The typical telecommuter, according to figures from a recent Census Bureau survey, is 49 years old (male or female), has a college degree and makes a little less than 60K per year. That’s a far cry from the days when telecommuters were believed to be mothers with small children or twenty-somethings slapping together projects on a laptop at Starbucks.
The telecommuting craze looks to be intensifying. A human resources study from 2013 revealed that more companies planned to offer telecommuting to employees in 2014 than any other workplace perk.
With the craze, of course, come the pitfalls. Here are a few to avoid:
Forget About Electronic Monitoring – Measuring keystrokes or time spent online via a remote measuring program only creates more stress for everyone. The whole idea of telecommuting is to encourage better and more efficient results, while also boosting employee morale and loyalty. Stationing Big Brother over employees’ shoulders, even virtually, runs counter to those goals.
Plan, Prepare and Train – Expecting employees to sync with a telecommuting program without first establishing procedures, guidelines and communication principles is a recipe for disaster – both for the telecommuters and their in-office colleagues. Implementing a new program is stressful enough; implementing it prematurely is simply counter-productive.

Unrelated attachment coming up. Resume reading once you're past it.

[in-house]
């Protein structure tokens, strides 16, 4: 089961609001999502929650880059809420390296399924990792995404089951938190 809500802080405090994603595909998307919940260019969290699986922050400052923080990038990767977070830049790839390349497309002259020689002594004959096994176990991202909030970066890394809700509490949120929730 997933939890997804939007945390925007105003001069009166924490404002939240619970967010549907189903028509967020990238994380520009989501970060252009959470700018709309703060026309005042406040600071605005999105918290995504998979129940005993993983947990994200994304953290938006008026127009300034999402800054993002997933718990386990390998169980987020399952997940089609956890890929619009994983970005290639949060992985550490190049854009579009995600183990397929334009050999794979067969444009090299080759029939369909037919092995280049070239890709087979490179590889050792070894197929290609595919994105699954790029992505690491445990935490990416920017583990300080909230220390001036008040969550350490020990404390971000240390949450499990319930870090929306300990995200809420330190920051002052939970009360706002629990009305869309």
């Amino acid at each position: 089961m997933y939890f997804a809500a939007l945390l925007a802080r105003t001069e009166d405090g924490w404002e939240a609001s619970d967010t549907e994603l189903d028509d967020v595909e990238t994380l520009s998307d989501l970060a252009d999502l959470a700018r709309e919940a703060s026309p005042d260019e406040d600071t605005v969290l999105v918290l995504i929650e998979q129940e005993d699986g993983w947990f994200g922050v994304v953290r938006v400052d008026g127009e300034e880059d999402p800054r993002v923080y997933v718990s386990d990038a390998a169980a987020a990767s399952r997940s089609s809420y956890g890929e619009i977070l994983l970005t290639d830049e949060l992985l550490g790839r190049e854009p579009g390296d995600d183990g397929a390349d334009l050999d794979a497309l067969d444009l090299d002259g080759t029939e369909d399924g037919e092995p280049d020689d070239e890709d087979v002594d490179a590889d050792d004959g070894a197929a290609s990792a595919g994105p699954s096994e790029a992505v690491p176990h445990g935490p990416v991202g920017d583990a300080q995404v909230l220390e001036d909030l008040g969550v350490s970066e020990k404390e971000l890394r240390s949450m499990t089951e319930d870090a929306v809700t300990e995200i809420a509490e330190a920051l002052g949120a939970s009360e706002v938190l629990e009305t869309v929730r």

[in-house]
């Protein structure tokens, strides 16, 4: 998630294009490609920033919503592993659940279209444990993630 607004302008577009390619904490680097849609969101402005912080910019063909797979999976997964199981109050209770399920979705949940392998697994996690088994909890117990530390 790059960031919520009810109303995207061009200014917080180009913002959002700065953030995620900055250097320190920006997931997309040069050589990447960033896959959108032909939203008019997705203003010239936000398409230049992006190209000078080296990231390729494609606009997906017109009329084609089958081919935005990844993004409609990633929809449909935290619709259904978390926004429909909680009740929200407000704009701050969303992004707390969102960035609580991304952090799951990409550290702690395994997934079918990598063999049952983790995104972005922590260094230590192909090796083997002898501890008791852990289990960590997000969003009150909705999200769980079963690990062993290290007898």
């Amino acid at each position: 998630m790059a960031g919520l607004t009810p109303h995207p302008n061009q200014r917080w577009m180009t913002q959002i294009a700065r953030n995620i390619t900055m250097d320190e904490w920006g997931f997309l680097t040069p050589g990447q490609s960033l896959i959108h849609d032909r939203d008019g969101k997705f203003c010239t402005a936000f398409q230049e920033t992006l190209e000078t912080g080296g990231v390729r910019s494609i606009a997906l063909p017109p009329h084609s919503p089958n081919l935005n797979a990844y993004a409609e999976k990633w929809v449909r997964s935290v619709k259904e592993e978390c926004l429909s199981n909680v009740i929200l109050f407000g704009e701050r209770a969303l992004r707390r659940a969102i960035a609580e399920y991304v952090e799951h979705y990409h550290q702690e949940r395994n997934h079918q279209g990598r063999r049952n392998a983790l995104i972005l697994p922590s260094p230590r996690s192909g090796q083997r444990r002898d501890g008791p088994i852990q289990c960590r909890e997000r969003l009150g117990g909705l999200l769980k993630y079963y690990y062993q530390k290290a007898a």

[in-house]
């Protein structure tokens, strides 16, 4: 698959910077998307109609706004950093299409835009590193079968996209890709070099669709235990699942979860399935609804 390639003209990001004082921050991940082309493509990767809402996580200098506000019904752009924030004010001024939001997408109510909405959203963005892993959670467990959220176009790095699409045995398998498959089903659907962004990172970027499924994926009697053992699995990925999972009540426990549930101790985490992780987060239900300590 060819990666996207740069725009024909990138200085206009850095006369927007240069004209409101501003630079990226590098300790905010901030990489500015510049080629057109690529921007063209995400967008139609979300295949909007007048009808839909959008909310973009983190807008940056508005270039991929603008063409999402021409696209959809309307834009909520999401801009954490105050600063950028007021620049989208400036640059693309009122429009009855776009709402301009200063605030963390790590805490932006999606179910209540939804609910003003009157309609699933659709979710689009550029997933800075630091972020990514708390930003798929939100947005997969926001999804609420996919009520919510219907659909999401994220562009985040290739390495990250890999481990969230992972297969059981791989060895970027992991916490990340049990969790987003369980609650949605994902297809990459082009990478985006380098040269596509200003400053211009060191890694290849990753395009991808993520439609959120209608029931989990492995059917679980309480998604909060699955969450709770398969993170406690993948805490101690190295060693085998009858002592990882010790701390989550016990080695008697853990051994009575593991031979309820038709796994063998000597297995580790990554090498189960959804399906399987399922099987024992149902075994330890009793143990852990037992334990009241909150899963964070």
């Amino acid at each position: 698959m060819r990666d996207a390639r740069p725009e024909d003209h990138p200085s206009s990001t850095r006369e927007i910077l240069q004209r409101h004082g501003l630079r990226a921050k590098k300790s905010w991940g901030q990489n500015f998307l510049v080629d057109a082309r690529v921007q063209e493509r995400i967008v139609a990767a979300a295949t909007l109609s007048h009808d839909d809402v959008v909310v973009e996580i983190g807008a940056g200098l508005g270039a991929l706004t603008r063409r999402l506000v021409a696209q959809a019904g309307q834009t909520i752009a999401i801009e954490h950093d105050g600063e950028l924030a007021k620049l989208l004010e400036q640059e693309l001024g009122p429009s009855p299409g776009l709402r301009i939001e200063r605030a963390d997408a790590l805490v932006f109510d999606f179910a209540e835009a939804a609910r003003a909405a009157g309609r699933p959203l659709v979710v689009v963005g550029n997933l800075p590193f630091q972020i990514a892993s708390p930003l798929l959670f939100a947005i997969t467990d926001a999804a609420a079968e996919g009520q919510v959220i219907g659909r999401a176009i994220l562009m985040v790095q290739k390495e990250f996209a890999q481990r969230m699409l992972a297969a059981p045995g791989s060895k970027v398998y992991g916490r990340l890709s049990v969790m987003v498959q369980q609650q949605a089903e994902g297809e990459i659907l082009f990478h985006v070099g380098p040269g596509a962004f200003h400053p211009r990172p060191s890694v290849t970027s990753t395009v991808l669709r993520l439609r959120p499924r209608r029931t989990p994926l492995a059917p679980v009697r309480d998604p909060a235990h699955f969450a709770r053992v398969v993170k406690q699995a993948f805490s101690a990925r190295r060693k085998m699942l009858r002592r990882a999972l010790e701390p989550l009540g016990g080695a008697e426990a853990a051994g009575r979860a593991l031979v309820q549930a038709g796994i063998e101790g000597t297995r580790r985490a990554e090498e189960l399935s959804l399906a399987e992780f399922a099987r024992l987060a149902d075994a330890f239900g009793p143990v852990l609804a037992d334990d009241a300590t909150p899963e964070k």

Consider Both Sides – It is hardly fair to give a loose set of reins to telecommuters while expecting those still in the office to hold to a different standard. Good planning and preparation are essential to a healthy workplace attitude as well as to a solid job performance.
Keep It Transparent – The last thing people want to find out is that a colleague who appears to be increasingly “out of the office” has, unbeknownst to any of them, been given the green light to work more hours from home (or from Starbuck’s). Maintain the essentials of the program out in the open.
Problem Children – No, not those who might occasionally be heard over the speakerphone while an employee participates in a meeting from home. Problem employees are not likely to become model employees simply because they’ve suddenly been allowed to work in their pajamas. Unless it’s obvious that a problem employee’s work will clearly benefit from telecommuting, it’s best not to get rid of the problem by allowing them to work from home.
Communication is the key to a successful telecommuting program, with more contact, not less, a high priority, especially early on.